Wild budgies are mostly active during the early morning hours and the late evening hours. To avoid the heat of the day, they stay sheltered in trees and bushes. During times of drought, water may be very scarce. Being inactive is a good way to conserve moisture. Budgies can go up to one month without water. But they always need to eat. A budgie's metabolism is very speedy, and if they don't eat for more than 46 hours, it could mean their death.
When budgies are active, they use their time well. They spend most of their time drinking from waterholes, scanning the area for grass seeds and scurrying from tree to tree to find a good place to rest. When there aren't a lot of grass seeds, budgies try to find some nuts, insects and fruit or bark from Eucalyptus trees.

All budgies love bathing. The riverbanks are sometimes too deep to bathe in, though. Instead, the budgies love to roll around in morning dew, or soaking wet, long clean grass.

Natural enemies of wild budgies include snakes, the Butcher Bird, hawks and falcons. The most dangerous enemy of the budgies, however, is often nature itself. Droughts can kill thousands of them. 1932 is known as a black year for budgies and other small birds, when conditions were far more savage than usual. This year is also referred to as the Bird Holocaust. Entire flocks lost their lives in an attempt to find food and water. When they finally found some water, thousands budgies would swoop down for a drink and be drowned as a result of many birds landing on top of eachother. There were horrible reports of millions of budgies dying that year.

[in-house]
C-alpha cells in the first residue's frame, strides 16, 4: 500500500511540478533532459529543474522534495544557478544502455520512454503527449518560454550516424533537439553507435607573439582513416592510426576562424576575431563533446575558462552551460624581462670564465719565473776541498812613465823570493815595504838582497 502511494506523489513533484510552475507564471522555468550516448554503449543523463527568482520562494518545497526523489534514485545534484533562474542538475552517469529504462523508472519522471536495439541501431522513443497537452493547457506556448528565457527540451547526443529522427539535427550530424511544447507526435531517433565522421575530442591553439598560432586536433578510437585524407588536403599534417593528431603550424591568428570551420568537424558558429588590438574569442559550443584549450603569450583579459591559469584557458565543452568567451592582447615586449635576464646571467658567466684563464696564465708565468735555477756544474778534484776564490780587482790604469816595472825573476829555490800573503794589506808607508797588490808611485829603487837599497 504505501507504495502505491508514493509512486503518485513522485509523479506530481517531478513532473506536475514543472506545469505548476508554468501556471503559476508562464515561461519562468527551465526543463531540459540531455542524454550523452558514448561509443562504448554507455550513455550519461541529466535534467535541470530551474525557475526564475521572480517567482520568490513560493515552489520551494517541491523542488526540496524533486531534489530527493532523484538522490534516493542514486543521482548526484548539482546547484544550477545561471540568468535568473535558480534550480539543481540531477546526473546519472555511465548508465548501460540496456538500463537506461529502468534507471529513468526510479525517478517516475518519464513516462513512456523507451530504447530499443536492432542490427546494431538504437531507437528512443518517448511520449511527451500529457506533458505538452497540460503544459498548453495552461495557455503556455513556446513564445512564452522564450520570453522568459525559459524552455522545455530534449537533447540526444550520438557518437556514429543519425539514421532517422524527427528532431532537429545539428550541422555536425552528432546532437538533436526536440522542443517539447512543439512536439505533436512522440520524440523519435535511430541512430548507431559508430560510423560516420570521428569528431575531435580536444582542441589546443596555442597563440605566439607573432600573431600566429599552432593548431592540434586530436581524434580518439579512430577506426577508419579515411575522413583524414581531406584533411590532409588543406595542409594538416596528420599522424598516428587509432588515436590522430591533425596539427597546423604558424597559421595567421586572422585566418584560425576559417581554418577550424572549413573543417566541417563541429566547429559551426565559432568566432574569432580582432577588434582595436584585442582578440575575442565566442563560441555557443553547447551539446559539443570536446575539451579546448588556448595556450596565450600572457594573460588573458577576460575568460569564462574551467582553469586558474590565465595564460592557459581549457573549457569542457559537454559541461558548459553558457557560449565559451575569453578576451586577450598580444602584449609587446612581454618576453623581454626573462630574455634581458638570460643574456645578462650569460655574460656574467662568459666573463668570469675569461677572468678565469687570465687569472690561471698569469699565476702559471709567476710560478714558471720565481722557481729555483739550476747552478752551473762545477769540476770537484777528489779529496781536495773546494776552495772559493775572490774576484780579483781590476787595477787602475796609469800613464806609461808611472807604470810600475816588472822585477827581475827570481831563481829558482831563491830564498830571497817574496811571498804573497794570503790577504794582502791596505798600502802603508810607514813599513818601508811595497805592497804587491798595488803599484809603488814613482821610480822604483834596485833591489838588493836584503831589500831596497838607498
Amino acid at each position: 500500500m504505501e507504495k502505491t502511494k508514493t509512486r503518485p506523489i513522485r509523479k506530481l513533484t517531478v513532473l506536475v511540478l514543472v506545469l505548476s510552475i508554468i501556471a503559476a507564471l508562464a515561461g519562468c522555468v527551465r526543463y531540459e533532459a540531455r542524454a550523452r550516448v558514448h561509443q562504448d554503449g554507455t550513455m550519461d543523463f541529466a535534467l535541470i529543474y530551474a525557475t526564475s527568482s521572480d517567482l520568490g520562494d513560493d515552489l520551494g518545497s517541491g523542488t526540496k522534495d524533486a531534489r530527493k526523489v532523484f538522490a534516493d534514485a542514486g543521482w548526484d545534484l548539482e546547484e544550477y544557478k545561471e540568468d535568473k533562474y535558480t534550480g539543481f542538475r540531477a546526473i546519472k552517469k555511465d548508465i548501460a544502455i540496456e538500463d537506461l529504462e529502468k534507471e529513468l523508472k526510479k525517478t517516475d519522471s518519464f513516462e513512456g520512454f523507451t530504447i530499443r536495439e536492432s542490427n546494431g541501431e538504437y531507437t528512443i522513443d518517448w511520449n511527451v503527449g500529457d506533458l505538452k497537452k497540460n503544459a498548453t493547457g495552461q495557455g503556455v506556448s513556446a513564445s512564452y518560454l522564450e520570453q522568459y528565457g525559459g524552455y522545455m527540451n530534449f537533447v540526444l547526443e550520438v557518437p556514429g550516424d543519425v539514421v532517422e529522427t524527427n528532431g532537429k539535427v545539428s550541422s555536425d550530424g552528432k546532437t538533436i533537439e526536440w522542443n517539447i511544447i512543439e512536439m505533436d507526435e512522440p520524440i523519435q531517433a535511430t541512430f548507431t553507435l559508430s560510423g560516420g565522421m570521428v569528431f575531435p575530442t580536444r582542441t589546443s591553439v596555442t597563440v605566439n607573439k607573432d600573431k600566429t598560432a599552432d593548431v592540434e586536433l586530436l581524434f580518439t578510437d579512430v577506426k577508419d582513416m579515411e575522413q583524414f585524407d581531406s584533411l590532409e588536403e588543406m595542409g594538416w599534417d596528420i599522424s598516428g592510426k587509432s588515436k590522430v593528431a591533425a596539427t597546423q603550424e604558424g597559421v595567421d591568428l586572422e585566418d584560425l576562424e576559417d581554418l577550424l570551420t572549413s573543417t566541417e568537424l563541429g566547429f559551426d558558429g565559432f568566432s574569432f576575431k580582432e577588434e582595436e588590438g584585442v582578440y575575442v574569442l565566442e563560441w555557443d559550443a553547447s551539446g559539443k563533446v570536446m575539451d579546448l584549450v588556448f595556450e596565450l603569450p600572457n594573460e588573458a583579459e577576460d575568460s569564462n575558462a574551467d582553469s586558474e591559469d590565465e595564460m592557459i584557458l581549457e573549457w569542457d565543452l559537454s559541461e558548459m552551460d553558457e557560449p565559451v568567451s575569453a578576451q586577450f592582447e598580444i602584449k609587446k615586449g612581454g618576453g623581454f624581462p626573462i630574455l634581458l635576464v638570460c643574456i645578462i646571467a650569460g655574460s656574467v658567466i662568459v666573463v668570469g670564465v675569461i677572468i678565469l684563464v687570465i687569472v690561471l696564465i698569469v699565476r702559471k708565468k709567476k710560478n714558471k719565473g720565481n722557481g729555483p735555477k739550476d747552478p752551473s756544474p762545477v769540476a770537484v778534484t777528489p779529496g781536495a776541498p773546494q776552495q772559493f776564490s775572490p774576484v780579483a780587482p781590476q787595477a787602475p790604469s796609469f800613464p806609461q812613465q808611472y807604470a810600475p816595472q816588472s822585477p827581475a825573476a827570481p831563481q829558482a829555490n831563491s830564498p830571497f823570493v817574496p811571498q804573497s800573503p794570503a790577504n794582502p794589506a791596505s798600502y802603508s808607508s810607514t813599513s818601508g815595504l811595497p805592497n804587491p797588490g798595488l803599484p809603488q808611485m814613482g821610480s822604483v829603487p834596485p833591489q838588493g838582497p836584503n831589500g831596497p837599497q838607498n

After the big disaster, the budgies did their best to repopulate the lost numbers. There are still a lot of wild budgies in Australia. However, industrialization has taken away much of their natural habitat. Wild budgies are not an endangered species yet, but if people keep on destroying the places where they live, they may soon be.

Information and pictures (c);;;

Wednesday, October 20, 2010

Australia: Homeland of Budgies (5)

One thing that is interesting to know about, is the breeding behaviour of wild budgerigars.
How can they stay alive with a high Summer temperature and an unpredictable low rainfall as an annual constant?

Budgerigars are nomadic birds. They will always move on to a better spot when times are hard. Another technique for them to stay alive in the dry Outback of Australia is by following thunderstorms. The smallest bit of water after a dry period can attract explosive numbers of budgies. When they run out of water, they have to move on until they find new water. Sometimes, a drought like this lasts several years. Whenever there's an opportunity, they have no choice but to take it.

Rainfall doesn't just mean salvation for the brave little yellow-green birds - it also marks the beginning of the breeding season. Rain means a brand new food supply - one that can feed enough beaks. Budgerigars have adapted to this unpredictable climate by activating their breeding cycle very quickly after the rain. They respond sexually to the good times, but when food supplies are limited by drought, they have no desire to mate and are unable to breed. In short - they're too busy surviving.

But even though rain is necessary, it's not going to decide completely whether the budgies will bring their breeding activity to a succesful conclusion.
Nature has got many seasonal, climatic, geographical and geological challenges in store for them. Taking this into account, the budgies will also have to keep their eyes peeled for danger. They're not the only animals who want to settle down in a fertile area after months of drought.